So, on to the competition. First prize is a three course meal for two people (excluding drinks) at the Lyndhurst or, if you would rather, a three course meal for two to take away. There’s also a runner-up’s prize of dinner for two at the Lyndhurst’s Thursday curry night – curry, rice and a pint – again, either to eat in or take away.

To enter, all you have to do is this: write me no more than 250 words on your lockdown food highlight. That could be your favourite takeaway, a meal you’ve fallen in love with cooking during lockdown, an ingredient or recipe you’ve discovered with time on your hands or anything else for that matter. I’ve spent quite long enough banging on about takeaways or learning to make hash browns: now it’s your turn! Email your entry to me – ediblereading@gmail.com – by 11.30am on Friday 24th July.

As regular readers may remember, I don’t judge the competitions myself to ensure complete impartiality. On this occasion, I’m delighted that Glen Dinning, the man behind Blue Collar Street Food, has agreed to do the honours. All the entries will be sent to Glen anonymously, and the results should be announced on Friday 31st July.

As usual, the judge’s decision is final, no correspondence will be entered into and you’re more likely to get a rent rebate from John Sykes than you are to influence Glen in any way. I would feel sad that I can’t take part myself, but the standard for these is always very high and I really wouldn’t fancy my chances. Best of luck to everybody taking part – I can’t wait to read your entries! – and thanks again to Sheldon, Dishon and the team at the Lyndhurst for such a generous prize.

Namaste Momo Competition: the results!

One of these days I’ll learn to do competitions the way most bloggers and influencers do. Like and follow this page to be in with a chance of winning, or All you have to do is tag yourself and a friend who would love to eat Namaste Momo’s delicious momo and all that guff. Everyone loves a bit of something for nothing, don’t they? Unfortunately I’m too old fashioned and not cool enough for that, so people had to work for this one by writing 250 words on the restaurant they’d love to pick up and drop in Reading.

Despite that I had plenty of excellent entries and, as usual, was delighted to have such enthusiastic and talented readers. Reading the entries made me very hungry indeed, whether they were describing bruschetta eaten in a fairy light-strewn square on a warm Pisa evening, a cornucopia of meat, fresh off the grill somewhere in Northern Cyprus or Chinese noodles “as wide as belts”, wolfed down in New York (New York featured in several competition entries: I really must go there).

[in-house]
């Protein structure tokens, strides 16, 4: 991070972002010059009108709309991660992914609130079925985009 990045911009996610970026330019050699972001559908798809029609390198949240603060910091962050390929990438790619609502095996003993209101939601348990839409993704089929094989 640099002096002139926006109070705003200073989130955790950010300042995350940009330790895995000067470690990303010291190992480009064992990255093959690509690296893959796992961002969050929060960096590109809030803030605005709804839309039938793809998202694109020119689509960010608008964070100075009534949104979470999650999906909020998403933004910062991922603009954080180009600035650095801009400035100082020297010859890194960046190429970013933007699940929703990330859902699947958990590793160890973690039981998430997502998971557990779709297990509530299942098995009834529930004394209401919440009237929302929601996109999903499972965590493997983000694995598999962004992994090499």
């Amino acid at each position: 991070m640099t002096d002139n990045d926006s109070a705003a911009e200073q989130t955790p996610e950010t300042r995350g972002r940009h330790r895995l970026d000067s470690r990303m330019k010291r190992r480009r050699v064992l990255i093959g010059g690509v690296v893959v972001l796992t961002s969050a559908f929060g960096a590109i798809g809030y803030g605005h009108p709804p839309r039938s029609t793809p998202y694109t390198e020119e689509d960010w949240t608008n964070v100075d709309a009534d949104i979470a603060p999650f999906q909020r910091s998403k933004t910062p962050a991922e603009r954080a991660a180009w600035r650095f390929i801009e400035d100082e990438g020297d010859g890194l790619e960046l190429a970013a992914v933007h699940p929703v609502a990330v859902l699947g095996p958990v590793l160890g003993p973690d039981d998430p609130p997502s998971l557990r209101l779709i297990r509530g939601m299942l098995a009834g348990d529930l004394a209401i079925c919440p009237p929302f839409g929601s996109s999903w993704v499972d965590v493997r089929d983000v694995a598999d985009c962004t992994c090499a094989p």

It’s always a huge relief, reading the competition entries, to know that I don’t have to judge them myself. That arduous task fell to John Luther who has done a brilliant job. John and I went to Namaste Momo last week just to put the menu through its paces and I’m happy to say that we both agree that this is definitely a prize worth winning – the chicken chilli momo and the pan fried lamb momo were both terrific and the Golden Everest lager accompanies them superbly. Just stay away from Kamal’s post-prandial brandies and I’m sure you’ll be absolutely fine.

Anyway, enough faff and preamble: it’s time to announce the winner and runner-up, along with John’s comments. Let’s open some metaphorical envelopes!

WINNER: Catherine O’Hare

Just like the tiny Chinese backstreet it’s tucked away on, this restaurant has no name. There’s no signage, no fancy furniture or smartly dressed maître d’ taking reservations and pushing the specials. In fact, you’d barely know it was a restaurant at all. It’s more like someone’s kitchen they’ve hastily decked out with mismatched tables and chairs. And lots of shouting.

“Rè nao” is how the Chinese describe a good restaurant. “Hot and noisy”. Mama Yung’s ‘kitchen’ restaurant is certainly that. It was just round the corner from my apartment when I was living in Lianyungang, but I would never have known of its existence had my local friend not brought me there for dinner one evening. My first of many visits. It’s probably fair to say that Mama Yung was largely responsible for keeping me alive during my year in China. She would often sit at my table if I was alone, nattering away to me as if I could understand her fast local dialect and I would feel obliged to nod sagely as I chomped my way through Sichuan spiced beef, stir-fried eggs with tomato and big, fluffy bowls of rice.

Every evening, the farmers would come to the street outside and lay their fresh produce out on sheets and every evening on my way home I would see Mama Yung arguing ferociously with them to get the best price.